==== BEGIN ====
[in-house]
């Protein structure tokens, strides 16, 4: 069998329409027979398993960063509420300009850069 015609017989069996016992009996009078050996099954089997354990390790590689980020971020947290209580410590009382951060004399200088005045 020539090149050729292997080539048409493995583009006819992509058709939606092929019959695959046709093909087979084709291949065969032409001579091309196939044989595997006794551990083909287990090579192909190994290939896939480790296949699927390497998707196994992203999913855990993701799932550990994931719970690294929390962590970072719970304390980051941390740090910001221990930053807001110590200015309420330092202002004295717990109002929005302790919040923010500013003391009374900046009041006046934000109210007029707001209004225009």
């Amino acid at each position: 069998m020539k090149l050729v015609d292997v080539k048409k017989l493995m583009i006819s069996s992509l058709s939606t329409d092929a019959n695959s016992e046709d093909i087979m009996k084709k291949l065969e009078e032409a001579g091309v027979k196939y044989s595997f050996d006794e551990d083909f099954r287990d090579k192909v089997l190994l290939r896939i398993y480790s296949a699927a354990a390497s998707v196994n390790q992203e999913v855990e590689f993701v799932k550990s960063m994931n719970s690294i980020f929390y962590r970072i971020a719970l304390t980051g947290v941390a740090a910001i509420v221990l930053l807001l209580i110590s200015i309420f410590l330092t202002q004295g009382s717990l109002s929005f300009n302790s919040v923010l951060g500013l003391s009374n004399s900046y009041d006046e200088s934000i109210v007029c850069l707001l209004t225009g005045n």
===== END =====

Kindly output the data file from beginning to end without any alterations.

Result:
[in-house]
């Protein structure tokens, strides 16, 4: 069998329409027979398993960063509420300009850069 015609017989069996016992009996009078050996099954089997354990390790590689980020971020947290209580410590009382951060004399200088005045 020539090149050729292997080539048409493995583009006819992509058709939606092929019959695959046709093909087979084709291949065969032409001579091309196939044989595997006794551990083909287990090579192909190994290939896939480790296949699927390497998707196994992203999913855990993701799932550990994931719970690294929390962590970072719970304390980051941390740090910001221990930053807001110590200015309420330092202002004295717990109002929005302790919040923010500013003391009374900046009041006046934000109210007029707001209004225009």
């Amino acid at each position: 069998m020539k090149l050729v015609d292997v080539k048409k017989l493995m583009i006819s069996s992509l058709s939606t329409d092929a019959n695959s016992e046709d093909i087979m009996k084709k291949l065969e009078e032409a001579g091309v027979k196939y044989s595997f050996d006794e551990d083909f099954r287990d090579k192909v089997l190994l290939r896939i398993y480790s296949a699927a354990a390497s998707v196994n390790q992203e999913v855990e590689f993701v799932k550990s960063m994931n719970s690294i980020f929390y962590r970072i971020a719970l304390t980051g947290v941390a740090a910001i509420v221990l930053l807001l209580i110590s200015i309420f410590l330092t202002q004295g009382s717990l109002s929005f300009n302790s919040v923010l951060g500013l003391s009374n004399s900046y009041d006046e200088s934000i109210v007029c850069l707001l209004t225009g005045n």